13. Daytime twin-peak structures observed at southern African and European middle latitudes on 8-13 April 2012

    NASA Astrophysics Data System (ADS)

    Katamzi, Zama T.; Bosco Habarulema, John; Giday, Nigussie M.

    2016-07-01

    Daytime twin-peak structures, also known as bite-out or diurnal double-maxima structures, are ionospheric phenomena in which the diurnal ionospheric trend shows two peaks (instead of the normal one) during the daytime. This study reports on first simultaneous observations of these structures in the Global Positioning System and ionosonde measurements from the southern African and European middle-latitude stations during a mostly quiet geomagnetic condition period of 8-13 April 2012, which indicates that their occurrence and therefore driving mechanism(s) may not be localised. It is found that the daytime twin-peak structures generally appear later in the Northern Hemisphere with a 1-3 h latency although they propagate mostly equatorward in both hemispheres. Proxies of meridional neutral winds were calculated from available manually scaled ionosonde measurements and used to explore their potential as drivers of the structures. Bite-out events were linked to downward drifts of the vertical component of equivalent neutral winds causing plasma depletions. In addition, evidence of sporadic E layers at the same time as enhancements of daytime twin-peak structures suggests that the tides had influence via the meridional wind shear in generating these structures through the dynamo electric field which resulted in upward E × B drifts.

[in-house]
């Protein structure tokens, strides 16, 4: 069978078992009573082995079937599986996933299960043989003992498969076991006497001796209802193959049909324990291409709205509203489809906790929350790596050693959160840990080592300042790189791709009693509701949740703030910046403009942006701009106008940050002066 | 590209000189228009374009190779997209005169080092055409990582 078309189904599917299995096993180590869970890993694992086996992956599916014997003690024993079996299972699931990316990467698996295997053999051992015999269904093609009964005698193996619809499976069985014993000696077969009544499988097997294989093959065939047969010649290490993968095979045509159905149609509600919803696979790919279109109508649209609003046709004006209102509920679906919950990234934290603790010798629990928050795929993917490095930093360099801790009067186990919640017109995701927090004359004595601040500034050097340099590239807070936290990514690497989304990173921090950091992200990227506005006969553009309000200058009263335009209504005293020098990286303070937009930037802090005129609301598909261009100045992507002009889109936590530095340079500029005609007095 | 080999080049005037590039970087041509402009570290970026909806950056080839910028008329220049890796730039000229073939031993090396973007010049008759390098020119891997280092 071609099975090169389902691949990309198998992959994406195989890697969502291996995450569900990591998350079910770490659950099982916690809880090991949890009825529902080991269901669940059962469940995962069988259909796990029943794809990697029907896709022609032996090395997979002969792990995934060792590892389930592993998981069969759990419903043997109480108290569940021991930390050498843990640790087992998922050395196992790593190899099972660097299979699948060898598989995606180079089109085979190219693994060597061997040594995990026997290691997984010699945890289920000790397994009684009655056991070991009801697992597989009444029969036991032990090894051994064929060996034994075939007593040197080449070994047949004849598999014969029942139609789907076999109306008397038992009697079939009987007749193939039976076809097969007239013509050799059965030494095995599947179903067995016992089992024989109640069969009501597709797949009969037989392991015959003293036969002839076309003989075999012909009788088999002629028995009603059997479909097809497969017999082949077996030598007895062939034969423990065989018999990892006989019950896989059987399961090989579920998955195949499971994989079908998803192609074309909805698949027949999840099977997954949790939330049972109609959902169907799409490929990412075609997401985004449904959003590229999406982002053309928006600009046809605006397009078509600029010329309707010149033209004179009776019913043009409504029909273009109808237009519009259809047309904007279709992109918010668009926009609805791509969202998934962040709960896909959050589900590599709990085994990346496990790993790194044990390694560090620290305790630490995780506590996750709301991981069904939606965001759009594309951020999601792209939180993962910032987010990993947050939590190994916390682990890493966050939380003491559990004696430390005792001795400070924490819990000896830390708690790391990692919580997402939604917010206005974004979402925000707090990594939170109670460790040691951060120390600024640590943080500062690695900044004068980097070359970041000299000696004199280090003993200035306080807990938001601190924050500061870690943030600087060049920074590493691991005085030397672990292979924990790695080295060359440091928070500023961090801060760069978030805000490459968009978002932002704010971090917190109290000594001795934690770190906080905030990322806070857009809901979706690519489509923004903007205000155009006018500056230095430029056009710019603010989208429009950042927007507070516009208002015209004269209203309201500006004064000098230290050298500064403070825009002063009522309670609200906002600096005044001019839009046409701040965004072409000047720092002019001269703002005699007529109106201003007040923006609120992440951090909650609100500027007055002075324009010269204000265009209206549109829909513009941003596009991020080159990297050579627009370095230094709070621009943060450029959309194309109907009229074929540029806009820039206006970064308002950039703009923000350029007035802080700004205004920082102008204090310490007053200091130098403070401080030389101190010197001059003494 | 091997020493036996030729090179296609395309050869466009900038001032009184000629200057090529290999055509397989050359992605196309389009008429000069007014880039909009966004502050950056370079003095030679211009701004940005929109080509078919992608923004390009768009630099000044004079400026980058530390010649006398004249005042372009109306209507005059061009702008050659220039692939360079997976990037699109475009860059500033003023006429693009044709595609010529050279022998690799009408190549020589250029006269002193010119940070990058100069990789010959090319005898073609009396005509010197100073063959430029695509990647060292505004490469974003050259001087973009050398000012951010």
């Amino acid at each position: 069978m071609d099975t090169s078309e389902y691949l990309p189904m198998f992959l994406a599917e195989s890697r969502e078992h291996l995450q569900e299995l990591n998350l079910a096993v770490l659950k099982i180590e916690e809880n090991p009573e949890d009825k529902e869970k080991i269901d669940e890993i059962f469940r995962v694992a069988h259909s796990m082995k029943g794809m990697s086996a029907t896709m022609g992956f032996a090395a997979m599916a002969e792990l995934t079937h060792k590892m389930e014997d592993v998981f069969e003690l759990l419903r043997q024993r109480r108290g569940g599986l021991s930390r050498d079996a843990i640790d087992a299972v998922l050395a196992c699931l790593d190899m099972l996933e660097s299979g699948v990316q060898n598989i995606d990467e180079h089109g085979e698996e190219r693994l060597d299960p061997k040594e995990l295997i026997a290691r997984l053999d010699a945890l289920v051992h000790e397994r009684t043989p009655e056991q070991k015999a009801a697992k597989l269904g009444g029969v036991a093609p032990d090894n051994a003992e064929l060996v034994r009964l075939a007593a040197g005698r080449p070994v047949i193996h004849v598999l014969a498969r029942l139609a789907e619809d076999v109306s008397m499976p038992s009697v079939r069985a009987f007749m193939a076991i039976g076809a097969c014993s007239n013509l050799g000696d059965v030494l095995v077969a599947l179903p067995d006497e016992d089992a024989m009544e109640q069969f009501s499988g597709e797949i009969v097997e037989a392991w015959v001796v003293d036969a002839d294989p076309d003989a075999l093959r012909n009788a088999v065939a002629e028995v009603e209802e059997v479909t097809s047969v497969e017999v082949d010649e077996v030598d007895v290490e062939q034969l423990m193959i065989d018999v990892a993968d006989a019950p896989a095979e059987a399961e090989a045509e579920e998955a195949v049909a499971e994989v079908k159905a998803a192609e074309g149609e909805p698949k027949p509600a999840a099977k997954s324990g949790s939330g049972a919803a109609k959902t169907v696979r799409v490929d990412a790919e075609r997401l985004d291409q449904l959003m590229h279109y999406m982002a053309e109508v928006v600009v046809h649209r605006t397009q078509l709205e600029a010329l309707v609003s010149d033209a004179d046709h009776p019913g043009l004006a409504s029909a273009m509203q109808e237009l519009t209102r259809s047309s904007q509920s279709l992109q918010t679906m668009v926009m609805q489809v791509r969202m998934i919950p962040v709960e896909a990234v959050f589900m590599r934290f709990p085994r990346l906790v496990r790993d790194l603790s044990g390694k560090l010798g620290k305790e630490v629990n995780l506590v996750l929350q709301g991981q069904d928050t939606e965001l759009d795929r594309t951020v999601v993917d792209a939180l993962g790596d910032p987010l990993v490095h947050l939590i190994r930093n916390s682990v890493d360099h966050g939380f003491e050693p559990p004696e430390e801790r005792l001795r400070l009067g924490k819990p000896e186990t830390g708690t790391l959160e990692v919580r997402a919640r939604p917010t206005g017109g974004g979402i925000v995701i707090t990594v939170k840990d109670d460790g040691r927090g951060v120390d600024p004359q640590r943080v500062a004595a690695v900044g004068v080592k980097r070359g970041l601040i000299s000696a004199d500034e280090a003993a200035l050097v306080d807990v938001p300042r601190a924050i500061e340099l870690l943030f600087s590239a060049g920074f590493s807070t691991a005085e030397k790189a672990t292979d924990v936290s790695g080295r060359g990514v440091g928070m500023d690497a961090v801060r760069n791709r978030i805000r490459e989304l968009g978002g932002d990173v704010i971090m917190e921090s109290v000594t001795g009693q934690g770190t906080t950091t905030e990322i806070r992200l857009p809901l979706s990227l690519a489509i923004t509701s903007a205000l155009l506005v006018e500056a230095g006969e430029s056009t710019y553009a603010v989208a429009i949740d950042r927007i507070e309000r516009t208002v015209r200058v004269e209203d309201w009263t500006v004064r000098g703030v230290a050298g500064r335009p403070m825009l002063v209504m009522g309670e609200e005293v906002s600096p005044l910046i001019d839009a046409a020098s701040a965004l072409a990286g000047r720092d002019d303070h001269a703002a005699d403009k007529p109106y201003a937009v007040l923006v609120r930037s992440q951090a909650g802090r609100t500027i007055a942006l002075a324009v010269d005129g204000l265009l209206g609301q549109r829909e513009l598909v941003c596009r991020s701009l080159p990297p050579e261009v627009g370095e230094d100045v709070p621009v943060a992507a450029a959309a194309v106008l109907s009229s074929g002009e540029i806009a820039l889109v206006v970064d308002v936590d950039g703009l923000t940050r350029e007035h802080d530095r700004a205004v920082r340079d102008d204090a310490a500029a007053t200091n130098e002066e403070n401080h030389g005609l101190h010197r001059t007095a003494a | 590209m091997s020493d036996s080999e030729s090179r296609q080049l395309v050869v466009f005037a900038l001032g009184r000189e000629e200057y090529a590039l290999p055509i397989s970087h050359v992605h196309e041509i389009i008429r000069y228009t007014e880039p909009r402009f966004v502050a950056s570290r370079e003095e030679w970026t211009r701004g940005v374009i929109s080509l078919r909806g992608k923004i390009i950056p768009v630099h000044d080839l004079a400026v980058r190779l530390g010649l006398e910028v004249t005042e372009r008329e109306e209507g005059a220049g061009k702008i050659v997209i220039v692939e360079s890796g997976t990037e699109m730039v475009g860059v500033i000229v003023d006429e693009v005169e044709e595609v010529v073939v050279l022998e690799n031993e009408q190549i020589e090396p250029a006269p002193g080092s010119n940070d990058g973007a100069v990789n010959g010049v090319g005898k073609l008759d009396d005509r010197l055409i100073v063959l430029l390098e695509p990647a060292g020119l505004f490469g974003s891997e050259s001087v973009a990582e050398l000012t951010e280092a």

14. Virtual industrial water usage and wastewater generation in the Middle East/North African region

    NASA Astrophysics Data System (ADS)

    Sakhel, S. R.; Geissen, S.-U.; Vogelpohl, A.

    2013-01-01

    This study deals with the quantification of volumes of water usage, wastewater generation, virtual water export, and wastewater generation from export for eight export relevant industries present in the Middle East/North Africa (MENA). It shows that about 3400 million m3 of water is used per annum while around 793 million m3 of wastewater is generated from products that are meant for domestic consumption and export. The difference between volumes of water usage and wastewater generation is due to water evaporation or injecting underground (oil wells pressure maintenance). The wastewater volume generated from production represents a population equivalent of 15.5 million in terms of wastewater quantity and 30.4 million in terms of BOD. About 409 million m3 of virtual water flows from MENA to EU27 (resulting from export of eight commodities) which is equivalent to 12.1% of the water usage of those industries and Libya is the largest virtual water exporter (about 87 million m3). Crude oil and refined petroleum products represent about 89% of the total virtual water flow, fertilizers represent around 10% and 1% remaining industries. EU27 poses the greatest indirect pressure on the Kuwaiti hydrological system where the virtual water export represents about 96% of the actual renewable water resources in this country. The Kuwaiti crude oil water use in relation to domestic water withdrawal is about 89% which is highest among MENA countries. Pollution of water bodies, in terms of BOD, due to production is very relevant for crude oil, slaughterhouses, refineries, olive oil, and tanneries while pollution due to export to EU27 is most relevant for crude oil industry and olive oil mills.